By Todd R. Weiss
JANUARY 26, 2006
About 365,000 hospice and home health care patients in Oregon and
Washington are being notified about the theft of computer backup data
disks and tapes late last month that included personal information and
confidential medical records.
In an announcement  yesterday, Providence Home Services, a division
of Seattle-based Providence Health Systems, said the records and other
data were on several disks and tapes stolen from the car of a
Providence employee at his home. The incident was reported by the
employee on Dec. 31, according to the health care system.
The tapes and disks were taken home by the employee as part of a
backup protocol that sent them off-site to protect them against loss
from fires or other disasters. That practice, which was only used by
the home health care division of the hospital system, has since been
stopped, said health system spokesman Gary Walker.
"This was only done in one area of the company," Walker said. "It did
not involve the hospital's database [of patients]....That one part of
the company was sending data home off-site. But we should have
reviewed the policy."
The data on the tapes was encrypted, Walker said, and the data on the
disks was in a proprietary file format that was not encrypted, but "is
stored in a way that would make it difficult, if not impossible, for
someone to access it, then make any sense out of it."
From now on, all data will be made secure using additional
technologies, according to Walker. "We are encrypting all the material
we can encrypt now," as the health care system reviews all of its
procedures and security, he said. "We are sorry that this happened and
we don't want it to happen again."
Providence officials said there have been no reports that any of the
stolen information has been used improperly since the incident.
Providence is notifying affected patients by mail about the theft. The
information on the disks and tapes included names, addresses, dates of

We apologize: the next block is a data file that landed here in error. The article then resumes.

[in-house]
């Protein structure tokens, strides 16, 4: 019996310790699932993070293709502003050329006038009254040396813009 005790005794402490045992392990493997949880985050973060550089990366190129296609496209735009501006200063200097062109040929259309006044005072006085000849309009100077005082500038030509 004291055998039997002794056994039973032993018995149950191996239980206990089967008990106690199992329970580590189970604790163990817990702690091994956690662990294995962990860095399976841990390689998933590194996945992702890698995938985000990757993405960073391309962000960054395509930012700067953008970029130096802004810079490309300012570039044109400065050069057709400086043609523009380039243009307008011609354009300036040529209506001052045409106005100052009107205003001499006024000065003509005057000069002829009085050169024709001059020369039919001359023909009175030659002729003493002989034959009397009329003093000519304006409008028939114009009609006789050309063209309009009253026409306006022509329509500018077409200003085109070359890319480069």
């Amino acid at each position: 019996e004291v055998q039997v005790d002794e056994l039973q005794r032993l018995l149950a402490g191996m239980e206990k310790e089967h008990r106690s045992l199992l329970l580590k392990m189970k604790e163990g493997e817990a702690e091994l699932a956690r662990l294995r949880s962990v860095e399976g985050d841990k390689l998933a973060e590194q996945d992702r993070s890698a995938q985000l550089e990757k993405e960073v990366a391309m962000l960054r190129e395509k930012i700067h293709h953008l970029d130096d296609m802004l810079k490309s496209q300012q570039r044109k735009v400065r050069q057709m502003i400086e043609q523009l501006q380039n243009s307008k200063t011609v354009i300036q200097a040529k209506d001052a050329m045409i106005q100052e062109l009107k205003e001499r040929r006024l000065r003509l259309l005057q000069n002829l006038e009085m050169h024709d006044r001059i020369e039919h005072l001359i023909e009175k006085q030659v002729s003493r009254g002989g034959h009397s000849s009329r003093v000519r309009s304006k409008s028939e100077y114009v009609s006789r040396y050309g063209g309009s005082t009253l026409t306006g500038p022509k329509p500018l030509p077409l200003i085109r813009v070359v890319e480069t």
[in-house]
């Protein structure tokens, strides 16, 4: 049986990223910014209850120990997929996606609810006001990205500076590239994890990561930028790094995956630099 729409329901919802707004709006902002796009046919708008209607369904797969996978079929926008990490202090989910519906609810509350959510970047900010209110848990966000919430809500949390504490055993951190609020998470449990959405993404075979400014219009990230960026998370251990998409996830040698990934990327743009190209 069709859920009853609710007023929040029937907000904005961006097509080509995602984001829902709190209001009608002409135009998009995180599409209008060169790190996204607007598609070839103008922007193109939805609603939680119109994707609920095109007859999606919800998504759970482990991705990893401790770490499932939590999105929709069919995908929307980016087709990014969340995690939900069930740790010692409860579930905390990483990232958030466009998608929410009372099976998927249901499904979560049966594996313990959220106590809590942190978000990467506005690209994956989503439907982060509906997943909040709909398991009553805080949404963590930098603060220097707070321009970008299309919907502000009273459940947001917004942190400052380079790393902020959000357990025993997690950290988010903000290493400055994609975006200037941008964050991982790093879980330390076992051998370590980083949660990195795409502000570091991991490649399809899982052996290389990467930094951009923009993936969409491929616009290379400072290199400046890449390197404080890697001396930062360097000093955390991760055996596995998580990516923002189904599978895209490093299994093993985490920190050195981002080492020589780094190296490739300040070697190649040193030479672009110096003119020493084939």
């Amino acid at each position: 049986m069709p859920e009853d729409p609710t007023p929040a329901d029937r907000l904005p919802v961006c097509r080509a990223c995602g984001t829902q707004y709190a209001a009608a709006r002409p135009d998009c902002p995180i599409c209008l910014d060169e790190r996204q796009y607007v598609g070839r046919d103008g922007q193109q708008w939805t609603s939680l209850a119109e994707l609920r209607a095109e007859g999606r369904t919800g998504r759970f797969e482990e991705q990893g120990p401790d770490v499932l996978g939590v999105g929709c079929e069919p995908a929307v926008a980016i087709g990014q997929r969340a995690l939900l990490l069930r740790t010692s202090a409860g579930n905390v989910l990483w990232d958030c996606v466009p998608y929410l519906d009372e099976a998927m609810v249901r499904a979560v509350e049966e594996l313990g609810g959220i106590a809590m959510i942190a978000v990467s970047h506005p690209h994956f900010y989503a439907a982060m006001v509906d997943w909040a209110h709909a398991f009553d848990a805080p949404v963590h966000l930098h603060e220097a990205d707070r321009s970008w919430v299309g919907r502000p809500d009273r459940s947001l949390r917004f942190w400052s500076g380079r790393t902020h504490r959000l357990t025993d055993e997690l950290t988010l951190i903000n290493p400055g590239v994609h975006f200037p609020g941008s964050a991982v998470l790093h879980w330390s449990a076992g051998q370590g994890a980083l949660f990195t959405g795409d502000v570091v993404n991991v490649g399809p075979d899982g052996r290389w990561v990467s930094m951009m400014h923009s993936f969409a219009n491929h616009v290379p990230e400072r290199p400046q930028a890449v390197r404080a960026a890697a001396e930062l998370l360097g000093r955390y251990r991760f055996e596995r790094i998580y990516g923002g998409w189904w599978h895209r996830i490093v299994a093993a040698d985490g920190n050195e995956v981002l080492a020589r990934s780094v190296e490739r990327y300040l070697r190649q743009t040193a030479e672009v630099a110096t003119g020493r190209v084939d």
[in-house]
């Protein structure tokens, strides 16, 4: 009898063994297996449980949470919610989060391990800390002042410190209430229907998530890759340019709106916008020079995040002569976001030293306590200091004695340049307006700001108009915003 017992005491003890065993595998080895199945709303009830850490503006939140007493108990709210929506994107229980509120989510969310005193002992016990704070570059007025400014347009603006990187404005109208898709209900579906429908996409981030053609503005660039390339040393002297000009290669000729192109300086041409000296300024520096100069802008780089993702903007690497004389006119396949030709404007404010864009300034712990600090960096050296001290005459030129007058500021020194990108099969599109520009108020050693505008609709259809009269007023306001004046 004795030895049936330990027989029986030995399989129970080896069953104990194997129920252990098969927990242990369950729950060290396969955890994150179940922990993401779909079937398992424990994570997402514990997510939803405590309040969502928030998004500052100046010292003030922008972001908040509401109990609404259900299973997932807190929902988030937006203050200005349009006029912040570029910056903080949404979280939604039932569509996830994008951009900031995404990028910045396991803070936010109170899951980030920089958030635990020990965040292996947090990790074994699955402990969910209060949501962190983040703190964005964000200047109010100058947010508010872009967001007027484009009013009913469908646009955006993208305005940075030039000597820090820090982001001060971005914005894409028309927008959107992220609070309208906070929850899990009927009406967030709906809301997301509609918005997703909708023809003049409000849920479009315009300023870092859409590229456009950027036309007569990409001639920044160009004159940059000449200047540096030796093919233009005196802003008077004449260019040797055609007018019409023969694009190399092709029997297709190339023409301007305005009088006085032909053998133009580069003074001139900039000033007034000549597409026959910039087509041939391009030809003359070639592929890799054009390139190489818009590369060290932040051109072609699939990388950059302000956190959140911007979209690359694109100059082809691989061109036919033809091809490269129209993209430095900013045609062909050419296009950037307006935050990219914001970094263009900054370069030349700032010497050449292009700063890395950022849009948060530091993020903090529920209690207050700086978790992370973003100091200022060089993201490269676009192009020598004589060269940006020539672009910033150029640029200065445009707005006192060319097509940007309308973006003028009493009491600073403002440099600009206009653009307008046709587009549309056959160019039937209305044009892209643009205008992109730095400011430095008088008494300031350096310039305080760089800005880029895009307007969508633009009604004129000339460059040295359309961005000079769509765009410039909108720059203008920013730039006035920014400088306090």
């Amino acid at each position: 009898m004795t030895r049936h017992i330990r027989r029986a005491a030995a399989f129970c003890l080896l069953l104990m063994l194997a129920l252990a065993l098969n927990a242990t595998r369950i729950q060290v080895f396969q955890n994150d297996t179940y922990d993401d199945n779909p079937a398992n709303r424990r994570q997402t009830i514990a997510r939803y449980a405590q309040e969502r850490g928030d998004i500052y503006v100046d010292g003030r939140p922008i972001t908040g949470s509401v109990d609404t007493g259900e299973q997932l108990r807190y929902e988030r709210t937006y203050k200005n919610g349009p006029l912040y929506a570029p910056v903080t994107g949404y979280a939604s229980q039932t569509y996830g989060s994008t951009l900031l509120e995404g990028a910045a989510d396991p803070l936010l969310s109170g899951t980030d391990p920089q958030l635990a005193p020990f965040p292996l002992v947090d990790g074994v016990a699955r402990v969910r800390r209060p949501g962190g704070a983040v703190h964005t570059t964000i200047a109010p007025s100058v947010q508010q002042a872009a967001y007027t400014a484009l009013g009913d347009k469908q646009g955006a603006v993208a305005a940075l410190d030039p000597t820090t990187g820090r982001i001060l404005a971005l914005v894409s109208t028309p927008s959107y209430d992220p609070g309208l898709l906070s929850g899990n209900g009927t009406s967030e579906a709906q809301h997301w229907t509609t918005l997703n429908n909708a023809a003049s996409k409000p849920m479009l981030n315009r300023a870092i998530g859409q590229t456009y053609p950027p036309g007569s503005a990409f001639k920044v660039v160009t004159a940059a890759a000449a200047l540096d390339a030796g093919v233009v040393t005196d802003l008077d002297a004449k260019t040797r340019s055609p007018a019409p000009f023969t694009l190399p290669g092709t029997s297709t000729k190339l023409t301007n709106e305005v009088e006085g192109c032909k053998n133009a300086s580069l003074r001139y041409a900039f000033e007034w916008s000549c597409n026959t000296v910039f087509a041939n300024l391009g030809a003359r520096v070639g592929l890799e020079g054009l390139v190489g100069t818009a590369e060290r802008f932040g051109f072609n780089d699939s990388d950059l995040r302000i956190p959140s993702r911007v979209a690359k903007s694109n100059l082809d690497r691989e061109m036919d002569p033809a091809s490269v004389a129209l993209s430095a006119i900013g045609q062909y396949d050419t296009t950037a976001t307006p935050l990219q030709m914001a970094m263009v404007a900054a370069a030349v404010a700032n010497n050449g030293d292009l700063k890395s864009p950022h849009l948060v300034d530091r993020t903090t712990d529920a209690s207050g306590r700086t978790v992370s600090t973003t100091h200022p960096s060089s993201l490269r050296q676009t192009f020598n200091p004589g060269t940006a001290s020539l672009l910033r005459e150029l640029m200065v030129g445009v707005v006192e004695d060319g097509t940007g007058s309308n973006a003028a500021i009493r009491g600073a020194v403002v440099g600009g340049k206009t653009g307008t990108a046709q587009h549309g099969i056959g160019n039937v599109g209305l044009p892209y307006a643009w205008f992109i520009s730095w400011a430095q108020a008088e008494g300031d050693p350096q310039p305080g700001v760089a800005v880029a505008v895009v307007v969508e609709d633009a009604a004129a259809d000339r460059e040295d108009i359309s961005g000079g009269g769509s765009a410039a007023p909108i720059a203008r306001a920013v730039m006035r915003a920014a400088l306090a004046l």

birth, physicians=92 names, insurance data, diagnoses, prescriptions and
some lab results. For approximately 250,000 of the patients, Social
Security numbers were on the records, according to the health system.
Some of the records also included patient financial information.
Rick Cagen, CEO of Providence's Portland service area, said new backup
procedures are being implemented using more traditional IT means,
including secure sites in remote locations for safety and redundancy.
"We do have alternate practices now," Cagen said.
The four-week delay in publicly announcing the theft was needed so
Providence officials could recreate the stolen data and identify the
patients who needed to be contacted, he said. The delay was also
caused in part by the large number of records that had to be
processed, he said.
"We realize this is a major inconvenience and cause for real concern,
and we deeply apologize to everyone affected by this incident," Cagen
said. "Even though we have no indication that the thief has accessed
the data, we are doing all we can to help our patients and employees
protect their information."
The incident is the second data theft from a motor vehicle announced
this week. Yesterday, Minneapolis-based financial services company
Ameriprise Financial Inc. said it is notifying some 158,000 customers
and 68,000 financial advisers that a laptop containing personal
information about them -- including names, account numbers or Social
Security numbers -- was stolen from a parked car late last month (see
"Ameriprise notifying 226,000 customers, advisers of data theft" ).
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